Dismissal with Prejudice? Race and Politics in Personal Bankruptcy
National University of Singapore
Government of the United States of America - Office of the Comptroller of the Currency (OCC)
Federal Reserve Bank of Chicago - Economic Research
Paige Marta Skiba
Vanderbilt Law School
June 30, 2010
5th Annual Conference on Empirical Legal Studies Paper
We exploit the random assignment of judges in personal bankruptcy proceedings to test whether race and politics bias judges granting debt discharges in chapter 13 (reorganization) and chapter 7 (liquidation) bankruptcy proceedings. To do so, we have collected a random sample of 9,526 bankruptcy petitions. As race is not reported on court documents directly, we use information on name and zip code to calculate a Bayesian-likelihood estimate of individual debtors' race. Controlling for debtors' demographics and financial situation, results show that white judges are 21% more likely to dismiss the chapter 13 petition of an African American debtor relative to a white debtor. In chapter 13, judges have the most discretion and debtors actually appear in front of the judge at a confirmation hearing. We do not find significant effects for chapter 7 cases. Bankruptcy judges who were appointed by a Republican president are less debtor-friendly than those appointed by a Democrat.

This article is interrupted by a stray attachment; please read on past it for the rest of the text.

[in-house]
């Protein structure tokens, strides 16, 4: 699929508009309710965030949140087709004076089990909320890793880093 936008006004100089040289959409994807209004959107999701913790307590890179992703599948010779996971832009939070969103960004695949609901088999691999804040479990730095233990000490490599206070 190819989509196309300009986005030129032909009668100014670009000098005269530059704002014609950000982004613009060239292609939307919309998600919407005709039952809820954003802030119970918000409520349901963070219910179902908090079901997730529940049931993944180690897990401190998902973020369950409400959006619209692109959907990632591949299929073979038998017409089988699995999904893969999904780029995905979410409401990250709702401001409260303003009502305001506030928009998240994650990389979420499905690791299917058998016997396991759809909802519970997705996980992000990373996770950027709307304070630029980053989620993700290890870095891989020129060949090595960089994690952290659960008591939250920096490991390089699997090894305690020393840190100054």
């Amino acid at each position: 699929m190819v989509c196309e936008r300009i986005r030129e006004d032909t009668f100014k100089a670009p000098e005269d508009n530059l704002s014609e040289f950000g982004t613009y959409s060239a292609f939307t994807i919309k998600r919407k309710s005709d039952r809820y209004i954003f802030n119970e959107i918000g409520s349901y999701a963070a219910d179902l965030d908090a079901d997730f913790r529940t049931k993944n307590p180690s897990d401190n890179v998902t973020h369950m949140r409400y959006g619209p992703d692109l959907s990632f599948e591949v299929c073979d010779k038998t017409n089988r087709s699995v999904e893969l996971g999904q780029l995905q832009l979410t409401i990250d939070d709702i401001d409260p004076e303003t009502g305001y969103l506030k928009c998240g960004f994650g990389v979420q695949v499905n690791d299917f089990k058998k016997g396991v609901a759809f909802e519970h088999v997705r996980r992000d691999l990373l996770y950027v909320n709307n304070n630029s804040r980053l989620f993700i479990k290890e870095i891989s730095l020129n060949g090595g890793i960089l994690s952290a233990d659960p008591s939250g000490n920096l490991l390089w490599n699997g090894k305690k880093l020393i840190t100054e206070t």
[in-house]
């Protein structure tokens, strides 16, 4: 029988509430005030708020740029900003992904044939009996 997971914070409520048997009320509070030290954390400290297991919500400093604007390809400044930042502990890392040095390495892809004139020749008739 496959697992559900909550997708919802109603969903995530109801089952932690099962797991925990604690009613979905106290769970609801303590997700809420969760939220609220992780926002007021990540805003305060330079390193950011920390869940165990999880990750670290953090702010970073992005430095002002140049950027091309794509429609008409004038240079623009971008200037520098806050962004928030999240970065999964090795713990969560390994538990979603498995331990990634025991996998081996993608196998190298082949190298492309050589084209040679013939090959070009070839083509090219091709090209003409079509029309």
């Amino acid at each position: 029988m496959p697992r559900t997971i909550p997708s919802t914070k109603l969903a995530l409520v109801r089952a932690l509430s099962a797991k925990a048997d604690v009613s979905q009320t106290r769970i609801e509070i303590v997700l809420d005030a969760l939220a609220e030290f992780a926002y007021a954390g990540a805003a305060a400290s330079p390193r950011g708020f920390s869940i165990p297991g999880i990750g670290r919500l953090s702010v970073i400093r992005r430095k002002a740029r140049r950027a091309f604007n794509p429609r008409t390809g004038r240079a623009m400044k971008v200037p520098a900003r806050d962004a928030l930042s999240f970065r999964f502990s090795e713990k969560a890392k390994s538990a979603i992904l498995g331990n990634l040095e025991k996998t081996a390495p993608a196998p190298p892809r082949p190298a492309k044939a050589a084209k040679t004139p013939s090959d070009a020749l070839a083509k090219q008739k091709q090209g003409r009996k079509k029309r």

Number of Pages in PDF File: 41
Keywords: Personal Bankruptcy, Household Finance, Judges, Discrimination, Law and Economics
JEL Classification: J71, K35, D12working papers series
Date posted: July 1, 2010 ; Last revised: November 8, 2012
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